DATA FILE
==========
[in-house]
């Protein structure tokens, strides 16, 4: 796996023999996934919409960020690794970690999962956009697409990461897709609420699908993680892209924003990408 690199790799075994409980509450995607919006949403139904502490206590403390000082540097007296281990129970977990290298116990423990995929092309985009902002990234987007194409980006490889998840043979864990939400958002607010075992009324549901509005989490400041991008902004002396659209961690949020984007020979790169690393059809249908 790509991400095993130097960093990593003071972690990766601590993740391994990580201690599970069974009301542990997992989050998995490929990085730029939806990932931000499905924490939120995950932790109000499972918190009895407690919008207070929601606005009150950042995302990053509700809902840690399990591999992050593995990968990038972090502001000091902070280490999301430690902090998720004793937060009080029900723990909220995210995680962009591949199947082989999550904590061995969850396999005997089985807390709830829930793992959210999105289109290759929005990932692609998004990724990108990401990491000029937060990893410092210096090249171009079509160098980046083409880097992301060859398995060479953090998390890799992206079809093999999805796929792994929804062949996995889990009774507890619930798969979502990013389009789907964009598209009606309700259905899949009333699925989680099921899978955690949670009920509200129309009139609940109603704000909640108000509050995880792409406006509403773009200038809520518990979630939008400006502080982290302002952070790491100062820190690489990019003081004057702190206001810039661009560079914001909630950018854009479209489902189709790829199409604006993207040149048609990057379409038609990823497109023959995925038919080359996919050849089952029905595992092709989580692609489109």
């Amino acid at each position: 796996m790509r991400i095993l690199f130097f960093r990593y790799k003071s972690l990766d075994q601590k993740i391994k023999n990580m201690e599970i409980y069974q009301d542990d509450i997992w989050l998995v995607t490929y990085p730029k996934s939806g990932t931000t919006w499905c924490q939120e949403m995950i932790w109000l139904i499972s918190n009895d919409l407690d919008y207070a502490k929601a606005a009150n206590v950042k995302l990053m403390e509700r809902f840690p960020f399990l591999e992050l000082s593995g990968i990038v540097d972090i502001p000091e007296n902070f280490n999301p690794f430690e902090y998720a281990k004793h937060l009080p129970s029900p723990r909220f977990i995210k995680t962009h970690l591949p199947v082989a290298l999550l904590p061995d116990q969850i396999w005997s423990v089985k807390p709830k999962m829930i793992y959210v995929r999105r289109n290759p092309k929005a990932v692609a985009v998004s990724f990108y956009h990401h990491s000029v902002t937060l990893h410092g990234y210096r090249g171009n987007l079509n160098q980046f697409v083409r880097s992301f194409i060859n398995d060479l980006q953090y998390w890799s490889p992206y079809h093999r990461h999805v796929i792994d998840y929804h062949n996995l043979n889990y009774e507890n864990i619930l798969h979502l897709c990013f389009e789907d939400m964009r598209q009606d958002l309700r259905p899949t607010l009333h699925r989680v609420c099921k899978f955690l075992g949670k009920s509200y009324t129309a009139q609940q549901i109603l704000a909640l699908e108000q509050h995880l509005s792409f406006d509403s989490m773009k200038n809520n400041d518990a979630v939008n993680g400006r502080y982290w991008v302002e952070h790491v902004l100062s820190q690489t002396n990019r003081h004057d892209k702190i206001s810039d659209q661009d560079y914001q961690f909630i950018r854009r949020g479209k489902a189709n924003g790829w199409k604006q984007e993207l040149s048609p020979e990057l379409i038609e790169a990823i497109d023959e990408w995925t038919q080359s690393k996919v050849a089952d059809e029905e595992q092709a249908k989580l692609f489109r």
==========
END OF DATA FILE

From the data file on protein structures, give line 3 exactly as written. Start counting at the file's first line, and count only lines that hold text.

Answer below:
């Amino acid at each position: 796996m790509r991400i095993l690199f130097f960093r990593y790799k003071s972690l990766d075994q601590k993740i391994k023999n990580m201690e599970i409980y069974q009301d542990d509450i997992w989050l998995v995607t490929y990085p730029k996934s939806g990932t931000t919006w499905c924490q939120e949403m995950i932790w109000l139904i499972s918190n009895d919409l407690d919008y207070a502490k929601a606005a009150n206590v950042k995302l990053m403390e509700r809902f840690p960020f399990l591999e992050l000082s593995g990968i990038v540097d972090i502001p000091e007296n902070f280490n999301p690794f430690e902090y998720a281990k004793h937060l009080p129970s029900p723990r909220f977990i995210k995680t962009h970690l591949p199947v082989a290298l999550l904590p061995d116990q969850i396999w005997s423990v089985k807390p709830k999962m829930i793992y959210v995929r999105r289109n290759p092309k929005a990932v692609a985009v998004s990724f990108y956009h990401h990491s000029v902002t937060l990893h410092g990234y210096r090249g171009n987007l079509n160098q980046f697409v083409r880097s992301f194409i060859n398995d060479l980006q953090y998390w890799s490889p992206y079809h093999r990461h999805v796929i792994d998840y929804h062949n996995l043979n889990y009774e507890n864990i619930l798969h979502l897709c990013f389009e789907d939400m964009r598209q009606d958002l309700r259905p899949t607010l009333h699925r989680v609420c099921k899978f955690l075992g949670k009920s509200y009324t129309a009139q609940q549901i109603l704000a909640l699908e108000q509050h995880l509005s792409f406006d509403s989490m773009k200038n809520n400041d518990a979630v939008n993680g400006r502080y982290w991008v302002e952070h790491v902004l100062s820190q690489t002396n990019r003081h004057d892209k702190i206001s810039d659209q661009d560079y914001q961690f909630i950018r854009r949020g479209k489902a189709n924003g790829w199409k604006q984007e993207l040149s048609p020979e990057l379409i038609e790169a990823i497109d023959e990408w995925t038919q080359s690393k996919v050849a089952d059809e029905e595992q092709a249908k989580l692609f489109r």